The XC15 features a 1" 12MP CMOS sensor capable of capturing up to Ultra HD 4K resolutions at up to 29.97 fps and 1080p at up to 59.94p, and an integrated f/2.8 - 5.6, 8.9 to 89mm zoom lens, which has a 35mm equivalent focal length of 27.3 to 273mm in video mode. The camera has separate focus and zoom rings and offers auto and manual focus controls. The XC15 supports both CFast and SD cards like the XC10 did. 4K video records to CFast cards in an MXF wrapper at up to 305 Mbps in an H.264-based, IntraFrame, 4:2:2, 8-bit codec; while 1080p video writes to SD cards at up to 50 Mbps in an H.264-based, Long-GOP, 4:2:2, 8-bit codec, also in an MXF wrapper. Still images are also written to SD cards. Keeping 4K video separate from 1080p and stills will help avoid data mix-ups.
Supplies NeededCanon XC-15 4K
SanDisk Extreme PRO 256GB CompactFlash Memory Card
SanDisk 256GB Extreme PRO SDXC UHS-I Card
Step by Step InstructionsThe XC15 is marketed as a possible B camera for C300 and the C100 as well. The cool thing about this camera is that it shoots 4k.
The first thing you notice taking this camera out the box is how heavy it is. On online reviews and videos it looks like it's actually pretty light but it has a little heft to it, definitely reminiscent of a C100. The camera is really robust and the grip is really similar to the C100 and C300. The grip is adjustable so you can twist it and tilt it to whatever suits your fancy and it goes all the way straight left and right and when you push it up and down vertically it clicks into place .
The wheel on top that you can set to control your ISO aperture and shutter speed is not a clicky wheel. It's surprising that Canon decided to take that route because when you're moving this dial unless you're looking at the screen or really paying attention you can't feel the exposure that you're clicking on.
The screen on the XC15 tilts out so you have a high angle and a low angle view. However, it does not go side to side so there's no way that you can selfie yourself unless you go with an external monitor.
However the touch screen is super responsive I'd say even more response the touchscreen is really responsive and I think that they really nailed it.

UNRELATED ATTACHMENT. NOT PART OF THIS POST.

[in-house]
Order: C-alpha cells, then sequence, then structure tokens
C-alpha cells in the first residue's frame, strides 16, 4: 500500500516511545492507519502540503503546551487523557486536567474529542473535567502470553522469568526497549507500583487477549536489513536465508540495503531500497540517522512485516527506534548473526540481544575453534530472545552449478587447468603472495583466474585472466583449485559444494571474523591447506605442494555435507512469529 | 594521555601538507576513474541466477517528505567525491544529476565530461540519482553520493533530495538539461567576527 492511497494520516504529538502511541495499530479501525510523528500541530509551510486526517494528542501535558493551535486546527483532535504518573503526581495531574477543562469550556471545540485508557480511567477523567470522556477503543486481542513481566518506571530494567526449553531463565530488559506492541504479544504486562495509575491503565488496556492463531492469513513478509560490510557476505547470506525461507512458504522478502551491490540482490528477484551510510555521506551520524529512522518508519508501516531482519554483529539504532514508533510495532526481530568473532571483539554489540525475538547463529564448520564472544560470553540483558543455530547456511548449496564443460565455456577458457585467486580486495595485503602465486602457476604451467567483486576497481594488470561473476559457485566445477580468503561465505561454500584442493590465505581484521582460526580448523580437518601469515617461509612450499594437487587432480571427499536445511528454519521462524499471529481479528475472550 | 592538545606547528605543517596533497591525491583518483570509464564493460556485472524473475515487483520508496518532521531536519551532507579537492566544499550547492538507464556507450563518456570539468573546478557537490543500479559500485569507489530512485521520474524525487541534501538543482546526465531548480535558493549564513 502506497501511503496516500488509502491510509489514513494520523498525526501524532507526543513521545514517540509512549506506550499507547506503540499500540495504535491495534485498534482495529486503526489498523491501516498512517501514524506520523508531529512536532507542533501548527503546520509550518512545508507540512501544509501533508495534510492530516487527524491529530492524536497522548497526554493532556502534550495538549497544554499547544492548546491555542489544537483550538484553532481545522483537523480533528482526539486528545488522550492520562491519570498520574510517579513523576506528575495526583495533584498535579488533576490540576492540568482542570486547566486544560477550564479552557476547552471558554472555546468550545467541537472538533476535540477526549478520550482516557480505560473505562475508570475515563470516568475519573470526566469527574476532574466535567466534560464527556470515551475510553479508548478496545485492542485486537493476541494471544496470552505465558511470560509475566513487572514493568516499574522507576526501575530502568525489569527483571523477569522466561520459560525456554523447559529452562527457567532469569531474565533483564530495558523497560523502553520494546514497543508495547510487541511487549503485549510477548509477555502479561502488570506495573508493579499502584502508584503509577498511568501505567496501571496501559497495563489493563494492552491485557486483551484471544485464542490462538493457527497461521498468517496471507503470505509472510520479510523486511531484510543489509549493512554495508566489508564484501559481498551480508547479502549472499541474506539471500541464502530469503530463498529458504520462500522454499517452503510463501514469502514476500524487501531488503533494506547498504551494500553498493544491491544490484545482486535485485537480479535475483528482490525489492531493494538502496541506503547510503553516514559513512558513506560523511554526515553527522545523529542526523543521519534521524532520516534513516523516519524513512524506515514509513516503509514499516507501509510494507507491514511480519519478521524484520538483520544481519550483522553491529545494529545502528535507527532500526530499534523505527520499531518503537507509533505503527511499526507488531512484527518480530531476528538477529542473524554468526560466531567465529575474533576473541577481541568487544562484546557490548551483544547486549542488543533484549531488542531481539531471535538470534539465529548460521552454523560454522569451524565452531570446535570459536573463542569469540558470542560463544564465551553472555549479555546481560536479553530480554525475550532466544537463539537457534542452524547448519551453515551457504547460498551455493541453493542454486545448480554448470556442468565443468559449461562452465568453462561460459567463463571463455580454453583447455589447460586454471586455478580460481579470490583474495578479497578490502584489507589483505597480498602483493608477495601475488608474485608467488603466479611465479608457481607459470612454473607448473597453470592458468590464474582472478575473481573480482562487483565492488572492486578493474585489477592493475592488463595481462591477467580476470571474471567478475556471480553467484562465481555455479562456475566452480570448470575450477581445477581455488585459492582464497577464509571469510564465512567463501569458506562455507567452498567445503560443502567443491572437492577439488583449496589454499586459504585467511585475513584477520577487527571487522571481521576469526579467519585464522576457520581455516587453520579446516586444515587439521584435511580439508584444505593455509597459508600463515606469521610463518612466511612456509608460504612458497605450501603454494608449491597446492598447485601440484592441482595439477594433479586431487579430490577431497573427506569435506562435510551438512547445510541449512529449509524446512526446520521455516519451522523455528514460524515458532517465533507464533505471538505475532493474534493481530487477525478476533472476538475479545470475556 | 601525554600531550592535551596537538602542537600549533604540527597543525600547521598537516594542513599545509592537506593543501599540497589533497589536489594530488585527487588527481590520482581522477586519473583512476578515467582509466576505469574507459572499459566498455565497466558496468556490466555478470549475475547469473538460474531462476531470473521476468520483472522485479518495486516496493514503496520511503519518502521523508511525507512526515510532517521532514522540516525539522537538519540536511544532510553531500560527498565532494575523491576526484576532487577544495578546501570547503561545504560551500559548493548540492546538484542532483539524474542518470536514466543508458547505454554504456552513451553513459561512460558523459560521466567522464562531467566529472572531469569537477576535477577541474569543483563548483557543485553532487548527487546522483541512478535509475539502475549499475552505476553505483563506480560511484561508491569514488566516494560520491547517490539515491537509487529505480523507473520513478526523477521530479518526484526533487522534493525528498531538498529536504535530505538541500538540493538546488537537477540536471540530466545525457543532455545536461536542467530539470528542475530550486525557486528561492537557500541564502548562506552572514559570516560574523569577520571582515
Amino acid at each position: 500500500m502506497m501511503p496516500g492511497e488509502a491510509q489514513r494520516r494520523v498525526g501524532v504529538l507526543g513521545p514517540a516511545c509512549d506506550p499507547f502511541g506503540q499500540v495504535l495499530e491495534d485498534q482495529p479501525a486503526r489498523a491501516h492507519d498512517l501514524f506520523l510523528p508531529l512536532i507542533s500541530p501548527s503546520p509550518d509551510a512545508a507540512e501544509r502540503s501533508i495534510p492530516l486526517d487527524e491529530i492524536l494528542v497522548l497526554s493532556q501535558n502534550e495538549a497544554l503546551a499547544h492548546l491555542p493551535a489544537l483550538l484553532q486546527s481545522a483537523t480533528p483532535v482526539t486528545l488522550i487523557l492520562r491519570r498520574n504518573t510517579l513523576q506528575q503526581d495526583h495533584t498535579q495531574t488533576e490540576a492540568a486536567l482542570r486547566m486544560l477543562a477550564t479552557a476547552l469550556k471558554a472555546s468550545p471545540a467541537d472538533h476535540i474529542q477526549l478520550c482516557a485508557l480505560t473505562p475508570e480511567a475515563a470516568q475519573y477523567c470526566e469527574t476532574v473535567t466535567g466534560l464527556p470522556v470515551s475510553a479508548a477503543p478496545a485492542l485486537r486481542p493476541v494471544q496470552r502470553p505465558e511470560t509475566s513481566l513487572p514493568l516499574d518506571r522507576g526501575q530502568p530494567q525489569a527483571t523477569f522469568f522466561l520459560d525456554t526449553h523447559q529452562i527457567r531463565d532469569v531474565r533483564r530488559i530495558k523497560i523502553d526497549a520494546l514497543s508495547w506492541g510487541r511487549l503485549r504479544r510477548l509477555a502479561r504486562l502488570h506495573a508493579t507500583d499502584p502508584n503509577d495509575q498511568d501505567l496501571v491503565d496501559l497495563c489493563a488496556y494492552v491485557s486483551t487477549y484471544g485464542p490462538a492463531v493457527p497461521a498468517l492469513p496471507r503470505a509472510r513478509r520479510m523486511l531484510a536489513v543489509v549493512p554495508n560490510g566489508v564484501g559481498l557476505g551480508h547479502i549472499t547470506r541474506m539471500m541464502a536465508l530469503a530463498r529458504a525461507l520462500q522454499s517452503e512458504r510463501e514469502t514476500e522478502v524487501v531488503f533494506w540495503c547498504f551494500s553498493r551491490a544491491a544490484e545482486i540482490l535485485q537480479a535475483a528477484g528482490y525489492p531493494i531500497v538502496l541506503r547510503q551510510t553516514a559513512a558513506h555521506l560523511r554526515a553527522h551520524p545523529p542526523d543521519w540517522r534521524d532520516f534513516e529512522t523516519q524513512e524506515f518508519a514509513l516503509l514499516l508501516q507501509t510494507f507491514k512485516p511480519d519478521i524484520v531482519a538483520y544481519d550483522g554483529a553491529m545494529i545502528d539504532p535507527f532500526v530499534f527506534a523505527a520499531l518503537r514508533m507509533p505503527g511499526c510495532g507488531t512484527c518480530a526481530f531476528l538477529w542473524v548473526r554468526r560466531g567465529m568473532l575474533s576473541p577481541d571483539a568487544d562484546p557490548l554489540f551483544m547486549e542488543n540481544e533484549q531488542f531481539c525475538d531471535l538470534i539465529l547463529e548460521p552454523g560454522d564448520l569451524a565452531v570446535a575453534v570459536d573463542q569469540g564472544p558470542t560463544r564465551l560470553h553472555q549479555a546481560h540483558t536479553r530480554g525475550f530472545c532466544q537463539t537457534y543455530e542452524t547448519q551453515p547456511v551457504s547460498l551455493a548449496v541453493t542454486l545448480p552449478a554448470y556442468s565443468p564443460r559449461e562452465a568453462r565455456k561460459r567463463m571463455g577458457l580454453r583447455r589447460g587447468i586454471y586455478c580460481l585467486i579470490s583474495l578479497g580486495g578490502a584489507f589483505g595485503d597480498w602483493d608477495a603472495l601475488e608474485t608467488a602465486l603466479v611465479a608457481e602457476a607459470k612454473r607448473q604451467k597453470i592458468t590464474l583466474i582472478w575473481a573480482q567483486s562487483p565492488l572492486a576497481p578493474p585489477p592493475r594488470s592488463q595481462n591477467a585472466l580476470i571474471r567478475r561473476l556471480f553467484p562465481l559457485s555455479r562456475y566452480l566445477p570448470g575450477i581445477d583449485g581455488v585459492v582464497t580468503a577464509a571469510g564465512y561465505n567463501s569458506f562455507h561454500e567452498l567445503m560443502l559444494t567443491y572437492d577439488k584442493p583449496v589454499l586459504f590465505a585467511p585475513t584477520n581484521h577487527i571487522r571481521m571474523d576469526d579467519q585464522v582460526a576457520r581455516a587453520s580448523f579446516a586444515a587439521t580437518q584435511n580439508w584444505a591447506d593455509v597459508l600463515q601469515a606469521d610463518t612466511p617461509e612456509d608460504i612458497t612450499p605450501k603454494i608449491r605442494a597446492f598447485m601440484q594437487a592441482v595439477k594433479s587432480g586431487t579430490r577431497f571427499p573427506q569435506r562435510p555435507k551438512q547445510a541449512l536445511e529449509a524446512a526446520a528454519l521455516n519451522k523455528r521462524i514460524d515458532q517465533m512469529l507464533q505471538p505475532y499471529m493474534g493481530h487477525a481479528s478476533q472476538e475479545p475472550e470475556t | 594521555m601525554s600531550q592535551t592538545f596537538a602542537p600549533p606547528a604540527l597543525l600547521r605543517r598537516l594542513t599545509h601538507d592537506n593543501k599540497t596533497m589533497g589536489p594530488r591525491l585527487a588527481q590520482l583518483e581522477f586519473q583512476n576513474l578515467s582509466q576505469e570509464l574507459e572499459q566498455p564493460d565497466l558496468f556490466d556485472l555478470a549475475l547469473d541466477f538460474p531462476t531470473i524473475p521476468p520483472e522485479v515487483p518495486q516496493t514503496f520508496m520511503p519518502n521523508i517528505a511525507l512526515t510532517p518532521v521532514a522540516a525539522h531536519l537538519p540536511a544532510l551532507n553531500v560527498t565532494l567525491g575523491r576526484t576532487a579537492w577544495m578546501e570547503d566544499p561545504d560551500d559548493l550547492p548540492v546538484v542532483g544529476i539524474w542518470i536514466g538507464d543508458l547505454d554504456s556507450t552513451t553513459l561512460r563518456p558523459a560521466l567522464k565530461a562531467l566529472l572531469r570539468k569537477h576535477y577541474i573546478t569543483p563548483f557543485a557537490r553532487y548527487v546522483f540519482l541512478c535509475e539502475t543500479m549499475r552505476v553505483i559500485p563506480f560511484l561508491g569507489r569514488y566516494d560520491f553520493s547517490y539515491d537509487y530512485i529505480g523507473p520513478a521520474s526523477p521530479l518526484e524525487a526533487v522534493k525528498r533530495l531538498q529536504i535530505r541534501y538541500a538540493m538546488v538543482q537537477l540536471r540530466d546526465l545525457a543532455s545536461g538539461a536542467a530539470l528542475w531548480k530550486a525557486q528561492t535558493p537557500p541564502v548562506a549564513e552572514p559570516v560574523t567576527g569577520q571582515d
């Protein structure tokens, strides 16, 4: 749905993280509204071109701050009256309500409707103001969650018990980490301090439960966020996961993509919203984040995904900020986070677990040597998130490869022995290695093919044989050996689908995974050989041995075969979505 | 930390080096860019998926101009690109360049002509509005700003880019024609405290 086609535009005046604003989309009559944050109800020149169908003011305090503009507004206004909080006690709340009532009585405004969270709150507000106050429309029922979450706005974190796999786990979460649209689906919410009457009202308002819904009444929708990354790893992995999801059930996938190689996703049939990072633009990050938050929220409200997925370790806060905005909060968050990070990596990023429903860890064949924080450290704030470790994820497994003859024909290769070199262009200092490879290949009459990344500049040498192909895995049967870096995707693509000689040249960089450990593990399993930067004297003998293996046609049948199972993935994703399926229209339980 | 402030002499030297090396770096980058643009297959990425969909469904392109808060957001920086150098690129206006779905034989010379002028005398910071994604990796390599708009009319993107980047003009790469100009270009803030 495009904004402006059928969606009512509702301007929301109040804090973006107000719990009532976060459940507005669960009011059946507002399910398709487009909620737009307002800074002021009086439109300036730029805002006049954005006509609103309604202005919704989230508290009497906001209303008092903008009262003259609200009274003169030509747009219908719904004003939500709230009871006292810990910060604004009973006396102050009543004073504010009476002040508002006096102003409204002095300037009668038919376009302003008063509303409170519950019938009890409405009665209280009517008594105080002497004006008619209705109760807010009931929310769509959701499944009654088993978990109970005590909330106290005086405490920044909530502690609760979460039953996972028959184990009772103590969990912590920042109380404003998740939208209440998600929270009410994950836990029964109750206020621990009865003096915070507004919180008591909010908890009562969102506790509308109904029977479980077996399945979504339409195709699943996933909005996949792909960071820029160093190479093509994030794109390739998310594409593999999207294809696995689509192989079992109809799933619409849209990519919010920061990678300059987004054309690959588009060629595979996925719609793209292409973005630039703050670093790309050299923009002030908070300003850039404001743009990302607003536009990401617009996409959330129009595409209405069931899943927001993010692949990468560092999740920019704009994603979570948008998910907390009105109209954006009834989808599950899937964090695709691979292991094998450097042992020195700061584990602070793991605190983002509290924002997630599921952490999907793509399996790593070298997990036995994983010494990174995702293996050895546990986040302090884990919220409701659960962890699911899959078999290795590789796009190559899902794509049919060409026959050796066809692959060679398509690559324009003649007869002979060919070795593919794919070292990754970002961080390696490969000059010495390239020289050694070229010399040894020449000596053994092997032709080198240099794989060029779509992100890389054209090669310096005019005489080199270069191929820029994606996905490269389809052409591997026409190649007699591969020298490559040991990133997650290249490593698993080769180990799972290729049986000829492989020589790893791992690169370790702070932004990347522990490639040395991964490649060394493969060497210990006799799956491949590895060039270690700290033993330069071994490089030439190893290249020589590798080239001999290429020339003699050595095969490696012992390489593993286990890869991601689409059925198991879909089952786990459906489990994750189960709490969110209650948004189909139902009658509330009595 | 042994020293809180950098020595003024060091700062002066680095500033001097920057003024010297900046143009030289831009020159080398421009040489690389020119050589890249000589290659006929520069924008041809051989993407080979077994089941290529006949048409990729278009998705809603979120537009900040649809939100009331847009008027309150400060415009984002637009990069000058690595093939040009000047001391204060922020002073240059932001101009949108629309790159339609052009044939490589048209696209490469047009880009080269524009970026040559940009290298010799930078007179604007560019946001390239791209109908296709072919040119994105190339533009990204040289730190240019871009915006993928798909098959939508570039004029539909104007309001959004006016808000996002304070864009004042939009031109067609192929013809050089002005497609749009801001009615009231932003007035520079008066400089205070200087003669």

The XC15 actually comes with a lens that's variable aperture so you're going to have to adjust your exposure every single time you compose a new shot however when you zoom back out to the wide end it will automatically go back to the aperture you had in the beginning, so zoom sequences hold their exposure nicely.
The zoom goes from 24 millimeters to 240 millimeters and that's equivalent so you have a really nice room range to work with.
The focus ring on the camera is also nice and you can choose to have the focus change slow medium or fast.
Other cool features that you get on the C100 and C15 are vectorscope, peaking, and zebra patterns.
The image stabilization on the XC 15 is really good shooting in 4k.
In 1080p there's actually a dynamic stabilization function and what that does is it crops in a little bit to give you a little more stabilization.
There is an additional power image stabilization feature that makes for even better stabilization. If you find that you need to go even further than 240 millimeters, the camera has a 2 x digital crop and to give you an effective zoom boost.
The camera comes with a variety of picture profiles to choose from most notably is C log. What this means is that you can perfectly match the X Z 15 with your C100 or your C300.
Other similarities include the readout on the screen such as the battery so you know how much battery you have left. It's just a small detail but it's nice to know that you have X amount of time left on the battery rather than just like one or two generic bars.
The biggest feature of this camera is obviously the 4k. In order to shoot 4k in the XC15 you're going to need a fast Compact Flash card, different from CF cards. CF cards been around for a while and you can get them at pretty affordable prices but these fast cards are as of right now super expensive.
The camera also takes SD cards for 1080p and stills. When you're shooting 4k it goes into the Cfast card and when you're shooting 1080p it goes into SD card and those two things are not interchangeable. There's a cool little window where you can peek through and see what cards are in the camera.
There's a nice little audio unit included with the camera that goes into the hot shoe and what that allows you to do is plug in xlrs to get great audio for interview work.
It's really touchscreen heavy so you change a lot of things in the touchscreen so it's good to have a little extra time to set up your shot and get it rolling if you're a running gun shooter and you need to zoom in and out and frame your image a lot or if you need to change your settings quickly that can be a challenge so I definitely think there's a learning curve as far as
getting used to using the and really accessing everything through the touchscreen.
I hope this overview helps you in your search for the right camcorder for you.